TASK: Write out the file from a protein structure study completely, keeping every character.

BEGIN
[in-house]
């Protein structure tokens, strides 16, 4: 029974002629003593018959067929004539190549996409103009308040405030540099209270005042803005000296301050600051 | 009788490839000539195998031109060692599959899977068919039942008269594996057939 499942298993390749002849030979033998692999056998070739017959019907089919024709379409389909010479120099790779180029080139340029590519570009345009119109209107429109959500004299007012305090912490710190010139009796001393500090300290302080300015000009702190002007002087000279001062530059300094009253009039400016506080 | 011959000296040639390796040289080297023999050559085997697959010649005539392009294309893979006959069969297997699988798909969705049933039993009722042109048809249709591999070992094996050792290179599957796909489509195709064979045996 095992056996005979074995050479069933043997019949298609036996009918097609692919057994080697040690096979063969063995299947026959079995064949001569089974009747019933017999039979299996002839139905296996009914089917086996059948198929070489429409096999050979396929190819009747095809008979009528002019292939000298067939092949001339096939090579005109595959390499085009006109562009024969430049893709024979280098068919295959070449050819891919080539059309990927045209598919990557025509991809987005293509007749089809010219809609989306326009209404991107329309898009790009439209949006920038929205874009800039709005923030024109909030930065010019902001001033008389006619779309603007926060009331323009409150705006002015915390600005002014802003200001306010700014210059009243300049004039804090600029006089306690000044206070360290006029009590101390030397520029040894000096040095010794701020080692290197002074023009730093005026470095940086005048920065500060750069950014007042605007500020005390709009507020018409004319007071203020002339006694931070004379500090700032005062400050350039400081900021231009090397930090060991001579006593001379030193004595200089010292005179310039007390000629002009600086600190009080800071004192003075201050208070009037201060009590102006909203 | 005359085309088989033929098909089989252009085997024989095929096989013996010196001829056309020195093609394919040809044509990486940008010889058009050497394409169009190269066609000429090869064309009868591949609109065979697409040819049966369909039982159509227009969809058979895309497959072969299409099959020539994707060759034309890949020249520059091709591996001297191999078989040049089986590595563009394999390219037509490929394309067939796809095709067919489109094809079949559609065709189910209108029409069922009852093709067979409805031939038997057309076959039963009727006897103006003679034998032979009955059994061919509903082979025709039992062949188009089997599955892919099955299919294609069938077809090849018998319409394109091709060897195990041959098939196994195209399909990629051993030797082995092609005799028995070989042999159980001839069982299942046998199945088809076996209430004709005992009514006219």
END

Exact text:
[in-house]
């Protein structure tokens, strides 16, 4: 029974002629003593018959067929004539190549996409103009308040405030540099209270005042803005000296301050600051 | 009788490839000539195998031109060692599959899977068919039942008269594996057939 499942298993390749002849030979033998692999056998070739017959019907089919024709379409389909010479120099790779180029080139340029590519570009345009119109209107429109959500004299007012305090912490710190010139009796001393500090300290302080300015000009702190002007002087000279001062530059300094009253009039400016506080 | 011959000296040639390796040289080297023999050559085997697959010649005539392009294309893979006959069969297997699988798909969705049933039993009722042109048809249709591999070992094996050792290179599957796909489509195709064979045996 095992056996005979074995050479069933043997019949298609036996009918097609692919057994080697040690096979063969063995299947026959079995064949001569089974009747019933017999039979299996002839139905296996009914089917086996059948198929070489429409096999050979396929190819009747095809008979009528002019292939000298067939092949001339096939090579005109595959390499085009006109562009024969430049893709024979280098068919295959070449050819891919080539059309990927045209598919990557025509991809987005293509007749089809010219809609989306326009209404991107329309898009790009439209949006920038929205874009800039709005923030024109909030930065010019902001001033008389006619779309603007926060009331323009409150705006002015915390600005002014802003200001306010700014210059009243300049004039804090600029006089306690000044206070360290006029009590101390030397520029040894000096040095010794701020080692290197002074023009730093005026470095940086005048920065500060750069950014007042605007500020005390709009507020018409004319007071203020002339006694931070004379500090700032005062400050350039400081900021231009090397930090060991001579006593001379030193004595200089010292005179310039007390000629002009600086600190009080800071004192003075201050208070009037201060009590102006909203 | 005359085309088989033929098909089989252009085997024989095929096989013996010196001829056309020195093609394919040809044509990486940008010889058009050497394409169009190269066609000429090869064309009868591949609109065979697409040819049966369909039982159509227009969809058979895309497959072969299409099959020539994707060759034309890949020249520059091709591996001297191999078989040049089986590595563009394999390219037509490929394309067939796809095709067919489109094809079949559609065709189910209108029409069922009852093709067979409805031939038997057309076959039963009727006897103006003679034998032979009955059994061919509903082979025709039992062949188009089997599955892919099955299919294609069938077809090849018998319409394109091709060897195990041959098939196994195209399909990629051993030797082995092609005799028995070989042999159980001839069982299942046998199945088809076996209430004709005992009514006219």